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GP Week : Issue 47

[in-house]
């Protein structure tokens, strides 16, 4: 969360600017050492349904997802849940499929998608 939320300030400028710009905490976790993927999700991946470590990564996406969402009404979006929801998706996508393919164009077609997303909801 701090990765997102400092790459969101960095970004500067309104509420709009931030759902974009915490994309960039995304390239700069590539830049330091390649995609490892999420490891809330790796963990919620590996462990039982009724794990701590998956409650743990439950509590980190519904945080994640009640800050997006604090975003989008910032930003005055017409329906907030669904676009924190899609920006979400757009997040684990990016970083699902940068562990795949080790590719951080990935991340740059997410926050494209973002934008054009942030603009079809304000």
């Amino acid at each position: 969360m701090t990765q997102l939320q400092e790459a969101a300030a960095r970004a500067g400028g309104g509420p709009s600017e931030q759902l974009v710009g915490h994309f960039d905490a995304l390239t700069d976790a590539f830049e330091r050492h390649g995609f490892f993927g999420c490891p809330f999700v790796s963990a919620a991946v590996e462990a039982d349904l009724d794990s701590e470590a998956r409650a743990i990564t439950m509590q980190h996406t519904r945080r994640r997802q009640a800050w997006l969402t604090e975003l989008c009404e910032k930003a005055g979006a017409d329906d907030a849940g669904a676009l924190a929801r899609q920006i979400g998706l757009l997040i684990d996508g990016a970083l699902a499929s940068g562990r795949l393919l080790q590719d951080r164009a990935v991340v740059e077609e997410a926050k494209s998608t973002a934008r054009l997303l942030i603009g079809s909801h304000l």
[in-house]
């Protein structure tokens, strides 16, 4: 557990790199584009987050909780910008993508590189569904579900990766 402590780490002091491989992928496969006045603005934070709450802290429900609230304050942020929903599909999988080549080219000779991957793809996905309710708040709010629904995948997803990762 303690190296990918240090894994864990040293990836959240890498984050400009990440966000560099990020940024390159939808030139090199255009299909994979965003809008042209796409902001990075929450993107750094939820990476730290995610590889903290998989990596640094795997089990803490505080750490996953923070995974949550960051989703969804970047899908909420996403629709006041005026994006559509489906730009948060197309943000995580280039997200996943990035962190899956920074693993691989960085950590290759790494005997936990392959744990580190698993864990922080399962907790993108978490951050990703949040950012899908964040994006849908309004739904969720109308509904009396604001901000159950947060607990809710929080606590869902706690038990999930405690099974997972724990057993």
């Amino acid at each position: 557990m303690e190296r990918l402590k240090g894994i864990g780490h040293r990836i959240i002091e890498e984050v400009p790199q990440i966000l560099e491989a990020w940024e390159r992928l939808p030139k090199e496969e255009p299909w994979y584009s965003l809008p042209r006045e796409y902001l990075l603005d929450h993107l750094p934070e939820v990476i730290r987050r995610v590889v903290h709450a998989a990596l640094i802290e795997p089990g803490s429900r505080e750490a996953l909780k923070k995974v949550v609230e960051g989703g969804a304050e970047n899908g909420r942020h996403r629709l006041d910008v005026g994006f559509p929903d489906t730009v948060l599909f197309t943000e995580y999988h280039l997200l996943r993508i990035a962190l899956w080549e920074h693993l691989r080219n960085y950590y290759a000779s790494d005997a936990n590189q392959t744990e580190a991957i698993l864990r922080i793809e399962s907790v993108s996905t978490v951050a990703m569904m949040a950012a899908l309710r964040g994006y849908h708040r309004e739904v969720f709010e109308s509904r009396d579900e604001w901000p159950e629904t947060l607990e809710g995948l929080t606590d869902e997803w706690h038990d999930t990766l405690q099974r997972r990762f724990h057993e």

Letters email us at firstname.lastname@example.org If there's no agreement ... With all that’s going with the FIA – EU Laws potentially broken, Ferrari, FOTA and the commercial rights holders – I would like to offer what might be solution. I own a TV production company – which I am happy to offer to the teams that look like leaving F1. I know a good promoter/management company that would be happy to help administer and run the back end of a new series. I will happily share the millions of $ in TV revenue that any new series created, managed and regulated by teams like Ferrari, Toyota, Red Bull et al – EQUALLY (that's better than your current deal, Ferrari excepted) and I will supply a plan that will enable this new series to be promoted to and followed by fans around the world. I am sure between us will be able to secure some tracks to race at - probably the ones Bernie DOES NOT own. I feel sure that countries currently paying Bernie & Co millions for the rights to host a race would look favorably at an offer made by any new series that had marquee names like Ferrari, Toyota, Red Bull etc on the grid - that reduced their 'pay to race”'fee - while still bringing the greatest motorsport show on earth to the fans. I , like many fans of F1, love it because it is cutting edge. We LOVE the technology and seeing the advances made on the track take form in road cars a few years later on. That technology costs money - and while a budget cap is a good idea - at Max’s current level of insistence it WILL damage the sport beyond repair. I don’t want to see that. I love the sport. OK, passing is a great thing too – and I don’t think any teams will disagree that the opportunity to pass the car in front is integral to making the event watchable from a fan perspective and marketable from a sponsors point of view. But that's why I suggest that you - the TEAMS – make and agree the rules. So – if the big teams decide not to enter the 2010 F1 Championship - please give me a call or drop me a line. Let Max and Bernie take second class cars and drivers wherever they like next year. I, and everyone I have spoken to, agree – if the big teams leave, so will we. I have no interest in watching a series that is dominated by an FIA bully with dubious credibility, who pushes rules without consultation. I doubt he can even drive ... I would LOVE to work with teams and sponsors serious about providing cutting-edge entertainment, using cutting-edge technology done under a set of regulations set out and agreed by the stakeholders – THE TEAMS. Call me ... Carl Liebold <email@example.com> 22 The best racing ca MichaeL Scott MotoGP editor In the wake of a brilliant French GP, and feeling a little guilty at being so rude about Le Mans last week when it was ended up so enjoyable, one thing stands out, a reaffirmation of what we had discovered already – pit stops make for brilliant racing. We discovered this first in Australia in 2006. It was the first time new flag-to-flag bike-change rules were used in anger. The wet- tyres bikes warming up as the weather got worse, the yes-or-no decisions as riders judged when to go off down the long pit lane for a quick change, the jostling once they got there, vaulting from one saddle to another. And then a victory for Melandri. It was fantastic fun. Le Mans demonstrated it all over again. And, funnily enough, again favoured Melandri. It certainly proved how pit stops upset the procession and ensure real track battles, and without being in any way unfair. Lorenzo didn’t win because he was lucky. Nor was Rossi’s last place because he was unlucky. True enough, first into the pits for slicks was taking a big gamble, and he lost. But he fell off because he made a mistake, a fact he did not shirk in his post-race debrief. It’s plain to see how pit stops mix things up. Riders came in anywhere between the fifth and 12th laps, as each judged he’d be sufficiently Balancing Act opinion